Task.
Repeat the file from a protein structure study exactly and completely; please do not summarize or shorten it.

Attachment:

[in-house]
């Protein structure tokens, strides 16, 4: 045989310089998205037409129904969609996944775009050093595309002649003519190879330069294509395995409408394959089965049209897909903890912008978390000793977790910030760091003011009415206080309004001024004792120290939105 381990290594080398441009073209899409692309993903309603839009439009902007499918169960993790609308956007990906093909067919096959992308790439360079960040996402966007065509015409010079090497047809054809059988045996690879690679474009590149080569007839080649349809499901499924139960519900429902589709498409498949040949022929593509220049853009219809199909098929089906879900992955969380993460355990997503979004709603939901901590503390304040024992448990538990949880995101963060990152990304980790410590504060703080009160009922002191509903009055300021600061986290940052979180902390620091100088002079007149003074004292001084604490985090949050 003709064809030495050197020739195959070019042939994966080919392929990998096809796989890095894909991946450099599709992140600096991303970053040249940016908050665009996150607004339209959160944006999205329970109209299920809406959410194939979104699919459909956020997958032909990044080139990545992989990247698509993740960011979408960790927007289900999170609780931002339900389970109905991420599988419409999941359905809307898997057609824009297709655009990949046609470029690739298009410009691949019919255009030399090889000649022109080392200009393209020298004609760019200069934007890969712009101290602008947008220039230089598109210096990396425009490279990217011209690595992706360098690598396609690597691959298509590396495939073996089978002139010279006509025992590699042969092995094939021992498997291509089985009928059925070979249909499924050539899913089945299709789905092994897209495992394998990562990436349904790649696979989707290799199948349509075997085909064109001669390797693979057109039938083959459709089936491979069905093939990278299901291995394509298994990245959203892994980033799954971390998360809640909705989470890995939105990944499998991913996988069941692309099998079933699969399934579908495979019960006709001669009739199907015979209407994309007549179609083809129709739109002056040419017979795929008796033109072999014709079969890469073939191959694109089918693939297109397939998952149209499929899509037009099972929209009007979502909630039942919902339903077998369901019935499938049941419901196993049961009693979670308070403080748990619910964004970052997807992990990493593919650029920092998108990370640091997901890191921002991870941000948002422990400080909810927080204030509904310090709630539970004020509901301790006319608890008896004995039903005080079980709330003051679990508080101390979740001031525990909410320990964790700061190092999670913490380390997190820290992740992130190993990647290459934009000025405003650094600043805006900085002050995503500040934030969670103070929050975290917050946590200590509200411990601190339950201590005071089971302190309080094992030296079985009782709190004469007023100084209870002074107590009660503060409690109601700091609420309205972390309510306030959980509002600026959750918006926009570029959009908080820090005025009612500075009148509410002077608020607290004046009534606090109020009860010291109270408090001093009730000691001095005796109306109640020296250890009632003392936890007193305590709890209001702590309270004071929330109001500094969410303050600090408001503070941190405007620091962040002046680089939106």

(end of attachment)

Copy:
[in-house]
């Protein structure tokens, strides 16, 4: 045989310089998205037409129904969609996944775009050093595309002649003519190879330069294509395995409408394959089965049209897909903890912008978390000793977790910030760091003011009415206080309004001024004792120290939105 381990290594080398441009073209899409692309993903309603839009439009902007499918169960993790609308956007990906093909067919096959992308790439360079960040996402966007065509015409010079090497047809054809059988045996690879690679474009590149080569007839080649349809499901499924139960519900429902589709498409498949040949022929593509220049853009219809199909098929089906879900992955969380993460355990997503979004709603939901901590503390304040024992448990538990949880995101963060990152990304980790410590504060703080009160009922002191509903009055300021600061986290940052979180902390620091100088002079007149003074004292001084604490985090949050 003709064809030495050197020739195959070019042939994966080919392929990998096809796989890095894909991946450099599709992140600096991303970053040249940016908050665009996150607004339209959160944006999205329970109209299920809406959410194939979104699919459909956020997958032909990044080139990545992989990247698509993740960011979408960790927007289900999170609780931002339900389970109905991420599988419409999941359905809307898997057609824009297709655009990949046609470029690739298009410009691949019919255009030399090889000649022109080392200009393209020298004609760019200069934007890969712009101290602008947008220039230089598109210096990396425009490279990217011209690595992706360098690598396609690597691959298509590396495939073996089978002139010279006509025992590699042969092995094939021992498997291509089985009928059925070979249909499924050539899913089945299709789905092994897209495992394998990562990436349904790649696979989707290799199948349509075997085909064109001669390797693979057109039938083959459709089936491979069905093939990278299901291995394509298994990245959203892994980033799954971390998360809640909705989470890995939105990944499998991913996988069941692309099998079933699969399934579908495979019960006709001669009739199907015979209407994309007549179609083809129709739109002056040419017979795929008796033109072999014709079969890469073939191959694109089918693939297109397939998952149209499929899509037009099972929209009007979502909630039942919902339903077998369901019935499938049941419901196993049961009693979670308070403080748990619910964004970052997807992990990493593919650029920092998108990370640091997901890191921002991870941000948002422990400080909810927080204030509904310090709630539970004020509901301790006319608890008896004995039903005080079980709330003051679990508080101390979740001031525990909410320990964790700061190092999670913490380390997190820290992740992130190993990647290459934009000025405003650094600043805006900085002050995503500040934030969670103070929050975290917050946590200590509200411990601190339950201590005071089971302190309080094992030296079985009782709190004469007023100084209870002074107590009660503060409690109601700091609420309205972390309510306030959980509002600026959750918006926009570029959009908080820090005025009612500075009148509410002077608020607290004046009534606090109020009860010291109270408090001093009730000691001095005796109306109640020296250890009632003392936890007193305590709890209001702590309270004071929330109001500094969410303050600090408001503070941190405007620091962040002046680089939106």